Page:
“In my book I say that I am able to leave off with a problem in philosophy when I want to. But that’s a lie; I can’t” — Ludwig Wittgenstein
The area dividing the brain and the soul
Is affected in many ways by experience —
Some lose all mind and become soul:
Some lose all soul and become mind:
Some lose both and become:
— Charles Bukowski
The war-party is assuredly right in affirming and reaffirming that the martial virtues, although originally gain by the race through war, are absolute and permanent human goods. Patriotic pride and ambition in their military form are, after all, only specifications of a more general competitive passion. They are its first form, but that is no reason for supposing them to be its last form.
Men are now proud of belonging to a conquering nation, and without a murmur they lay down their persons and their wealth, if by so doing they may fend off subjection. But who can be sure that other aspects of one’s country may not, with time and education and suggestion enough, come to be regarded with similarly effective feelings of pride and shame? Why should men not some day feel that is it worth a blood-tax to belong to a collectivity superior in any respect? Why should they not blush with indignant shame if the community that owns them is vile in any way whatsoever?
Individuals, daily more numerous, now feel this civic passion. It is only a question of blowing on the spark until the whole population gets incandescent, and on the ruins of the old morals of military honor, a stable system of morals of civic honor builds itself up. What the whole community comes to believe in grasps the individual as in a vise. The war-function has grasped us so far; but the constructive interests may some day seem no less imperative, and impose on the individual a hardly lighter burden.
This quote is from one of my favorite pieces from William James. He seems to deeply get the superiority of Tolstoy’s (and later Ghandi’s) militant pacifism. He also recognizes that it is better to marshal our forces to fight the patent enemies outside of us, than to be controlled by our fear of our own weaknesses:
“[M]ankind was nursed in pain and fear, and that the transition to a “pleasure economy” may be fatal to a being wielding no powers of defence against its degenerative influences. If we speak of the fear of emancipation from the fear-regime, we put the whole situation into a single phrase; fear regarding ourselves now taking the place of the ancient fear of the enemy.
Turn the fear over as I will in my mind, it all seems to lead back to two unwillingnesses of the imagination, one aesthetic, and the other moral; unwillingness, first, to…
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“You have done me the honor of inviting me to give your Academy an account of the life I formerly led as an ape.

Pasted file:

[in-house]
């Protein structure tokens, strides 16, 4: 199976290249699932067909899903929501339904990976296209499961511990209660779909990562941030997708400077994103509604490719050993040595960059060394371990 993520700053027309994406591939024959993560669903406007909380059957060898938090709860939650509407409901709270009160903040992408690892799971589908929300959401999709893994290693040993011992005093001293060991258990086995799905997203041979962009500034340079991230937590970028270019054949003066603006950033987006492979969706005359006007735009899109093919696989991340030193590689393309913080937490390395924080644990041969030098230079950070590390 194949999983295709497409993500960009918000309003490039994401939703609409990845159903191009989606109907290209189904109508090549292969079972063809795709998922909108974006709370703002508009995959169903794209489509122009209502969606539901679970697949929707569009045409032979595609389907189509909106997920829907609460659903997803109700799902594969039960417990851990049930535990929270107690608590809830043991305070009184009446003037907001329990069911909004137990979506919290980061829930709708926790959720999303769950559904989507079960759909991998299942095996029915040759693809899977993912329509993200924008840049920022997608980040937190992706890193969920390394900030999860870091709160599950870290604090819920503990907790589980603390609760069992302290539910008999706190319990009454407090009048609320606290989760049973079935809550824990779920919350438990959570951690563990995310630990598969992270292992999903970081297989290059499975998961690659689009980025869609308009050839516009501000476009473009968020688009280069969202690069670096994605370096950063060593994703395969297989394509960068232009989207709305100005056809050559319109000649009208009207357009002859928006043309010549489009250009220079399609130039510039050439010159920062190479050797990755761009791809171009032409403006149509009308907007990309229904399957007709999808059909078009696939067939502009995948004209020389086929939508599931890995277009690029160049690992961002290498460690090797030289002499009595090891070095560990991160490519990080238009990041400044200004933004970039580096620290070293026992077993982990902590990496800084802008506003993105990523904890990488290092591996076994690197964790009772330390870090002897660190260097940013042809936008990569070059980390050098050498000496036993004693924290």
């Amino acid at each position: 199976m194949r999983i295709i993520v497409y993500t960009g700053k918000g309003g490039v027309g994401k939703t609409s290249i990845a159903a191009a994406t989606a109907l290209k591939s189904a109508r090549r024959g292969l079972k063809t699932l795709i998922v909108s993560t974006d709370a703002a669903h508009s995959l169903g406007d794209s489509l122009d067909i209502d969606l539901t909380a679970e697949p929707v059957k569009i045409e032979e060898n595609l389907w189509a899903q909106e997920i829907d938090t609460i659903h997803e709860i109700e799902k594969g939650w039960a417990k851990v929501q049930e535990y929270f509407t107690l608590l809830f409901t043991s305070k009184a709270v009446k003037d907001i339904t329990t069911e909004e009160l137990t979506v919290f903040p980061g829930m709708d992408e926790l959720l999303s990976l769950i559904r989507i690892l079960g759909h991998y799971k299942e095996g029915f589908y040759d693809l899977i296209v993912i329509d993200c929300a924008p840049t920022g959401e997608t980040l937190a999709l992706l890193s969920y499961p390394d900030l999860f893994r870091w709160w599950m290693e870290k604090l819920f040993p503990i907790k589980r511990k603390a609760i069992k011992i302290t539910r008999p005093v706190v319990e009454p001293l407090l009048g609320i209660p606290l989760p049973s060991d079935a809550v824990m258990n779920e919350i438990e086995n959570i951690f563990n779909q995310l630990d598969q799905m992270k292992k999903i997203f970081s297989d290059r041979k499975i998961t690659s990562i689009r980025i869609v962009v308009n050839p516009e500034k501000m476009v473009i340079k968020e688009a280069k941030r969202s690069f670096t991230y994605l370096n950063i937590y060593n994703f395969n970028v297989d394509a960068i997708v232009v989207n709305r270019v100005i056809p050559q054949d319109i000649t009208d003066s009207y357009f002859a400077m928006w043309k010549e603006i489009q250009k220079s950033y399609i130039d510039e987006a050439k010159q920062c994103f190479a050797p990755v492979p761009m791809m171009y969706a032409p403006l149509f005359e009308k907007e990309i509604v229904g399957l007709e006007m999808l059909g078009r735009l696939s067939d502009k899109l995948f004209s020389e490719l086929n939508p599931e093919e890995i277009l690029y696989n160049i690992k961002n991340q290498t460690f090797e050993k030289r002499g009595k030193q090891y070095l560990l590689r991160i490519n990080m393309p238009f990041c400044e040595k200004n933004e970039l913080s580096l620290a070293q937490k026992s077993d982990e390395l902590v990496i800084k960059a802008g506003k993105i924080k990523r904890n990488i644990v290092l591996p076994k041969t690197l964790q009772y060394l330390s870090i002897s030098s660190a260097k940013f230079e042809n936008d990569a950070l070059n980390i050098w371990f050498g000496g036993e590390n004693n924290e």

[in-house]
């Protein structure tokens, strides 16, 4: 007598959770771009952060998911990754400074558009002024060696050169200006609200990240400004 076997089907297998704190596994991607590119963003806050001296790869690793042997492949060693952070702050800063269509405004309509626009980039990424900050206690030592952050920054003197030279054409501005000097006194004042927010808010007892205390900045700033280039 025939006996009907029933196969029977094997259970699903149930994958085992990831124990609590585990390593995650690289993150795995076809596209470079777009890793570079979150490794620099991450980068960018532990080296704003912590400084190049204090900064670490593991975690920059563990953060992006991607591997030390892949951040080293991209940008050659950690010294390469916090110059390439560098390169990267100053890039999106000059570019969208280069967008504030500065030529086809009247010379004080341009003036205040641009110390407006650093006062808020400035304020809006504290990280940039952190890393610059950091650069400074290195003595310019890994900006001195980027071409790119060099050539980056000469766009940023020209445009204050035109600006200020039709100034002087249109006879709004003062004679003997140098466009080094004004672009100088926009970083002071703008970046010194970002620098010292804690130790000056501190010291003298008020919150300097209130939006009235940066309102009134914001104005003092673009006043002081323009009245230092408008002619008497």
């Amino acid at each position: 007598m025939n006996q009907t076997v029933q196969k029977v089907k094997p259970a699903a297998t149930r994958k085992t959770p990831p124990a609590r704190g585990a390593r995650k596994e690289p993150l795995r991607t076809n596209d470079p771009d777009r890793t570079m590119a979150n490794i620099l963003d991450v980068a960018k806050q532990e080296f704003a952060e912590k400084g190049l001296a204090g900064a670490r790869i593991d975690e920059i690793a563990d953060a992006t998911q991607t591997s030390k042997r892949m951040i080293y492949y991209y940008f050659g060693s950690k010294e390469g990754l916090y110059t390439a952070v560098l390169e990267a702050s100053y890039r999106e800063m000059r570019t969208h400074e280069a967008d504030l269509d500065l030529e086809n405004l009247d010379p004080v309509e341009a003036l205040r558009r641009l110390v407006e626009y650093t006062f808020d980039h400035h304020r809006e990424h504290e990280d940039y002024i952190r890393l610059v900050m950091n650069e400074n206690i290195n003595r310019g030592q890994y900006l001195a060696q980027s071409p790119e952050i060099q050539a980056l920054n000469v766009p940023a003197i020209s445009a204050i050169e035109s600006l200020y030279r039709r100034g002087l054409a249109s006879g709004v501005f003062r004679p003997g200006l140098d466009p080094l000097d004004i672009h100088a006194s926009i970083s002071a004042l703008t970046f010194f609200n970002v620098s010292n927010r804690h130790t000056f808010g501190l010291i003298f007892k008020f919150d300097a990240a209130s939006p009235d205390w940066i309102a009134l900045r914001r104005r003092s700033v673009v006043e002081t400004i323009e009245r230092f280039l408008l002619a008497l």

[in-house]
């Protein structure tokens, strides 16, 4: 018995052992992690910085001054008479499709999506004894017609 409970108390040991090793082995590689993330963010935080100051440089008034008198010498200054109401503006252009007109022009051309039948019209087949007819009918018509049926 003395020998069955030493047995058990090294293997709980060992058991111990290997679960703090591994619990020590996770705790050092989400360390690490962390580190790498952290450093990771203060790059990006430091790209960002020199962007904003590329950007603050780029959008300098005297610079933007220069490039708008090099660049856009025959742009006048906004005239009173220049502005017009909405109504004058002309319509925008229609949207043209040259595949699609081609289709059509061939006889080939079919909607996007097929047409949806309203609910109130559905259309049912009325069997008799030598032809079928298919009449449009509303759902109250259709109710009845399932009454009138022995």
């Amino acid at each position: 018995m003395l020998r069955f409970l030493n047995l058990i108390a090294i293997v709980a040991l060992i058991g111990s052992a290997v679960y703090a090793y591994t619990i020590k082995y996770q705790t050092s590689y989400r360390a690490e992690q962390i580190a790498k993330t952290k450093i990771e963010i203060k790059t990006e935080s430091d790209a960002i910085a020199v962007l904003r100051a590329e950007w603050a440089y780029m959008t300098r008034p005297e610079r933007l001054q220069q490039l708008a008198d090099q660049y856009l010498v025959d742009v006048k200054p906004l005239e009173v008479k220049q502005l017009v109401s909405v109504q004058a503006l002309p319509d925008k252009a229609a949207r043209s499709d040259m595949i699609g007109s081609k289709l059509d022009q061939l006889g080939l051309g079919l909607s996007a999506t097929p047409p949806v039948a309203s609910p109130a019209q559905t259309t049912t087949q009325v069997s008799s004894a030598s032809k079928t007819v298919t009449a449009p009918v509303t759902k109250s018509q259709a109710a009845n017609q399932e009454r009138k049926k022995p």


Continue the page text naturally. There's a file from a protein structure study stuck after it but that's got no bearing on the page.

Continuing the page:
I regret that I cannot comply with your request to the extent you desire. It is now nearly five years since I was an ape, a short space of time, perhaps, according to the calendar, but an infinitely long time to gallop through at full speed, as I have done, more or less accompanied by excellent mentors, good advice, applause, and orchestral music, and yet essentially alone, since all my escorters, to keep the image, kept well off the course. I could never have achieved what I have done had I been stubbornly set on clinging to my origins, to the remembrances of my youth. In fact, to give up being stubborn was the supreme commandment I laid upon myself; free ape as I was, I submitted myself to that yoke. In revenge, however, my memory of the past has closed the door against me more and more. I could have returned at first, had human beings allowed it, through an archway as wide as the span of heaven over the earth, but as I spurred myself on in my forced career, the opening narrowed and shrank behind me; I felt more comfortable in the world of men and fitted it better; the strong wind that blew after me out of my past began to slacken; today it is only a gentle puff of air that plays around my heels; and the opening in the distance, through which it comes and through which I once came myself, has grown so small that, even if my strength and my willpower sufficed to get me back to it, I should have to scrape the very skin from my body to crawl through. To put it plainly, much as I like expressing myself in images, to put it plainly: your life as apes, gentlemen, insofar as something of that kind lies behind you, cannot be farther removed from you than mine is from me. Yet everyone on earth feels a tickling at the heels; the small chimpanzee and the great Achilles alike.”